• Where are you overspending?
  • Are you spending on what is most important to you?
  • What are your short-term savings goals (1-5 years)
  • What are your mid to long-term savings goals (5+ years-retirement)
  • What life goals do you have (education, starting a business, retirement, moving to a different location).
  • How much money will you need when you retire and are you on track to save it?
  • Do you anticipate that your current monthly expenses will increase or decrease this year?

You may not know each answer exactly, but write something down so that you can go back and refine it as the year progresses. Your answers today may be different than the answers you’ll have in 6 months! But at least now you have a starting point.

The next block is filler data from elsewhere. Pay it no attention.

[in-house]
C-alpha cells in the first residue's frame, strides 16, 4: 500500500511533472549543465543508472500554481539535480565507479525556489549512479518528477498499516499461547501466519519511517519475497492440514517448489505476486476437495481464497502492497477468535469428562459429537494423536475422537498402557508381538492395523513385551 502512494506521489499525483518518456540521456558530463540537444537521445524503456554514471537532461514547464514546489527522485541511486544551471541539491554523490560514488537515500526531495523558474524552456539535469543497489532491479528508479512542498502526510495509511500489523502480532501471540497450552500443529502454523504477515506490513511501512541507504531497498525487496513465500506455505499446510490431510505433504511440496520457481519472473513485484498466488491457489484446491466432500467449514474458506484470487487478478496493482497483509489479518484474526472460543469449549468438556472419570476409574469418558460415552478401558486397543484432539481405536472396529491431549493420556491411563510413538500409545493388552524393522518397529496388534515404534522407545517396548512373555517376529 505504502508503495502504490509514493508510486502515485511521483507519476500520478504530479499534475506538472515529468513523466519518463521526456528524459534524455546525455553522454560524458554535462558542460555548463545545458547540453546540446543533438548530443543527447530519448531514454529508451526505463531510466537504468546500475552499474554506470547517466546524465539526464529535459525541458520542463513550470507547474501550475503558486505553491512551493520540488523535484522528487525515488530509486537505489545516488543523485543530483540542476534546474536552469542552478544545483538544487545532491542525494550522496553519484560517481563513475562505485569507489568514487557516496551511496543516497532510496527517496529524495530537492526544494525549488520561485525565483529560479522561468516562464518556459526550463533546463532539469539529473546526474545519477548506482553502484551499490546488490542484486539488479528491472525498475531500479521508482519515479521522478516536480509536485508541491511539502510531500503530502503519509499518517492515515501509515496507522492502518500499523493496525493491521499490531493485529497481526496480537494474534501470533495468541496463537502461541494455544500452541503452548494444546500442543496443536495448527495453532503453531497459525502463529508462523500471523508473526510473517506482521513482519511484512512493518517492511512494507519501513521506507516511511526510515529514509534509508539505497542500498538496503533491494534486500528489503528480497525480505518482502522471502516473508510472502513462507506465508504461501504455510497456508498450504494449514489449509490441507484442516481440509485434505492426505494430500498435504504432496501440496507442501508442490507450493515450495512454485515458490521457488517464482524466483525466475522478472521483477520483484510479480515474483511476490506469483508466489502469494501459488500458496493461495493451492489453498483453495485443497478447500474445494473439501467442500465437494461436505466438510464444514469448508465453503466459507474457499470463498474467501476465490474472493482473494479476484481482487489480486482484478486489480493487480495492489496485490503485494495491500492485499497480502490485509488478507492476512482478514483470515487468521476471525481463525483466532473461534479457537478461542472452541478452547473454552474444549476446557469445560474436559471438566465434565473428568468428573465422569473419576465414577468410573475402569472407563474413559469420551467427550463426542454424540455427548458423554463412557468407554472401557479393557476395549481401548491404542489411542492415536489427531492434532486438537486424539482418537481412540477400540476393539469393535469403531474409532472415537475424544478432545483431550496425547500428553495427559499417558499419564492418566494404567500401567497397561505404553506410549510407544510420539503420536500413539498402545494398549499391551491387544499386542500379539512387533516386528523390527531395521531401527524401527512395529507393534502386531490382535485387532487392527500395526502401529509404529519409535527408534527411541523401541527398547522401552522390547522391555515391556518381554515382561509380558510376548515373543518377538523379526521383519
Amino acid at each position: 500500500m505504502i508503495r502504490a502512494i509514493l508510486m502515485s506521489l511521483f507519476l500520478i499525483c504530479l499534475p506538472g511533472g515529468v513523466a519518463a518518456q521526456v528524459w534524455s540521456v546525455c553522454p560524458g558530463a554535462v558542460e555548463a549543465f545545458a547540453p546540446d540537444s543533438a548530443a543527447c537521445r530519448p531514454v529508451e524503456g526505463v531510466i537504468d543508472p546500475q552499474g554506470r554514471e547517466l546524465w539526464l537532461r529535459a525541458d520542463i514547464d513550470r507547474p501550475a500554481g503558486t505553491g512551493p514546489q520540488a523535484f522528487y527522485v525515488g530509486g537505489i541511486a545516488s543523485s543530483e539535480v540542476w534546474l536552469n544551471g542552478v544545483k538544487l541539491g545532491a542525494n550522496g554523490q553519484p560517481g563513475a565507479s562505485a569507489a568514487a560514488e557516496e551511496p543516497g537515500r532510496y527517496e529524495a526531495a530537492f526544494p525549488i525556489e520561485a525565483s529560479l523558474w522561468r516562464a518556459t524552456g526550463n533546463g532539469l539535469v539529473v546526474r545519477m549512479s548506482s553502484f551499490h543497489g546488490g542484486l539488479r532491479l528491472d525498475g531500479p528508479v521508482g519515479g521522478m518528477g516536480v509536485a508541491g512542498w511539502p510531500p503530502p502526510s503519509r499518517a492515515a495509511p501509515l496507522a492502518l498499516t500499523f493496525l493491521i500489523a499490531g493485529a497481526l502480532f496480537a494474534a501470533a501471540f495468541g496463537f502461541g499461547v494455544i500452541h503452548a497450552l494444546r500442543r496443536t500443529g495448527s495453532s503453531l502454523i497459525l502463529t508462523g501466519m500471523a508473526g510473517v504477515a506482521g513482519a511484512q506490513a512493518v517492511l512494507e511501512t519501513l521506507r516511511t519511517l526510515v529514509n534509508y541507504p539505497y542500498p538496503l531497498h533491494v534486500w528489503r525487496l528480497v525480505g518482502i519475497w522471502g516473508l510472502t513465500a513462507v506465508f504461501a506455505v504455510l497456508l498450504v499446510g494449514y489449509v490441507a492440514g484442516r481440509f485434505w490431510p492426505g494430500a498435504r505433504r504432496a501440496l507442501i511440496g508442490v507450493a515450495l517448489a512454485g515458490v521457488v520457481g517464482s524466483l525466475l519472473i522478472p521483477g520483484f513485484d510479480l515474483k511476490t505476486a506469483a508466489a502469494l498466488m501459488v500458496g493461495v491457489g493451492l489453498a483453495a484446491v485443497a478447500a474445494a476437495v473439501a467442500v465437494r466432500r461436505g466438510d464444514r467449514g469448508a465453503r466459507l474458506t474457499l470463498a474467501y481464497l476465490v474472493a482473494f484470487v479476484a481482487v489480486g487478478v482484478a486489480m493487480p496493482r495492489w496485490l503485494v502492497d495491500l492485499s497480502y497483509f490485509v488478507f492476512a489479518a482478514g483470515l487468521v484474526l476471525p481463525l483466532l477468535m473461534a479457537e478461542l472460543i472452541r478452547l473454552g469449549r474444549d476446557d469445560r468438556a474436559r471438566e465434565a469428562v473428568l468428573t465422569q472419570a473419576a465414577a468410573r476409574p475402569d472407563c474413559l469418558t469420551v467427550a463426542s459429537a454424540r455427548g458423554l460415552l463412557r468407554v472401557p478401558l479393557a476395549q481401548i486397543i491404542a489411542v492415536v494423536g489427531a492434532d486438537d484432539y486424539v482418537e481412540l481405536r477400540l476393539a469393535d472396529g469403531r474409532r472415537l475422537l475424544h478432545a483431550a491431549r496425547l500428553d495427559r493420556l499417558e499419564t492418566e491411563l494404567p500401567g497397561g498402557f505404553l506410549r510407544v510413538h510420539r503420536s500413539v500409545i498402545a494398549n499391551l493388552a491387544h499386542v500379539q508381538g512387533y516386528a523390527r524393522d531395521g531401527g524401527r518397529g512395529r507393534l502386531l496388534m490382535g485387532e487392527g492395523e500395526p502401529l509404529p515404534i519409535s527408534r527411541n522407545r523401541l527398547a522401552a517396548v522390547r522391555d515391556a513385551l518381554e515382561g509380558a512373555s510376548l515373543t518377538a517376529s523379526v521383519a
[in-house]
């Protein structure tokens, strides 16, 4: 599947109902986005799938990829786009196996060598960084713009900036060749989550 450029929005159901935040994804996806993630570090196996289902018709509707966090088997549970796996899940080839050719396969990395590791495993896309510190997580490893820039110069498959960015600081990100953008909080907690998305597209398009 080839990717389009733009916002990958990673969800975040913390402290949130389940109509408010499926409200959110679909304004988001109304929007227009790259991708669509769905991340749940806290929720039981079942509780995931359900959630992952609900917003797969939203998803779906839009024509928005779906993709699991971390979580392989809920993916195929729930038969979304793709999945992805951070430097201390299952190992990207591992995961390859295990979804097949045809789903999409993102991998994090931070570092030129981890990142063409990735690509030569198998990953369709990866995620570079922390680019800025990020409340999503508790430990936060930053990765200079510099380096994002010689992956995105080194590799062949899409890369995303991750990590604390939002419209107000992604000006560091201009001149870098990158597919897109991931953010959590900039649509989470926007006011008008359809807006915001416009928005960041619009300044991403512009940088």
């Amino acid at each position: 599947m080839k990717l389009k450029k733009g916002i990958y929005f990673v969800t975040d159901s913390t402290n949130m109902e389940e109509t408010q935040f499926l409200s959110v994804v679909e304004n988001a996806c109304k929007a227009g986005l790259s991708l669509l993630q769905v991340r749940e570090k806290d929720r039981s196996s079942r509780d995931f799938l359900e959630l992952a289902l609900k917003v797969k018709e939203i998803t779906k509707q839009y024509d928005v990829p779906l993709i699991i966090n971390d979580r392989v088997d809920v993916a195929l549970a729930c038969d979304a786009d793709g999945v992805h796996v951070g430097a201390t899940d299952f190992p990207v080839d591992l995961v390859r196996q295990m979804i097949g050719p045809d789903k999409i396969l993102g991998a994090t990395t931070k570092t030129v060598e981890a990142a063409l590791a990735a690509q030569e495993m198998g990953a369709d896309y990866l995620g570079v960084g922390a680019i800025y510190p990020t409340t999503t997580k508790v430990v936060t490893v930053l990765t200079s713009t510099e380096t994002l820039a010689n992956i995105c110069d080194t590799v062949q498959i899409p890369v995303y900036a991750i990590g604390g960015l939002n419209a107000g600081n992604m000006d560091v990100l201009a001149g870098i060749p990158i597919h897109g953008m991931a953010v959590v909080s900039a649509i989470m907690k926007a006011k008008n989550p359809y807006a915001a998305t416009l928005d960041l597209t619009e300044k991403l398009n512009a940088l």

The most basic way to monitor your current financial health is to calculate your net worth. To do that, list what you own (house, car, furniture, electronics, clothing, boat, etc.) then define the current value of that item if you had to sell it today and add the current values together to get a total of your assets.

Next list your debts. What do you own on your credit cards, mortgage, second mortgage, car loans, student loans, money your parents loaned to you, etc.? Add the total of all your debts and subtract debts from assets to determine your net worth. You want your net worth to be positive—not negative!

This isn’t something that you want to do every month, but checking it every six months would be a good thing. Hopefully, you will see your assets grow and your debts decrease, meaning that your Net Worth will be increasing!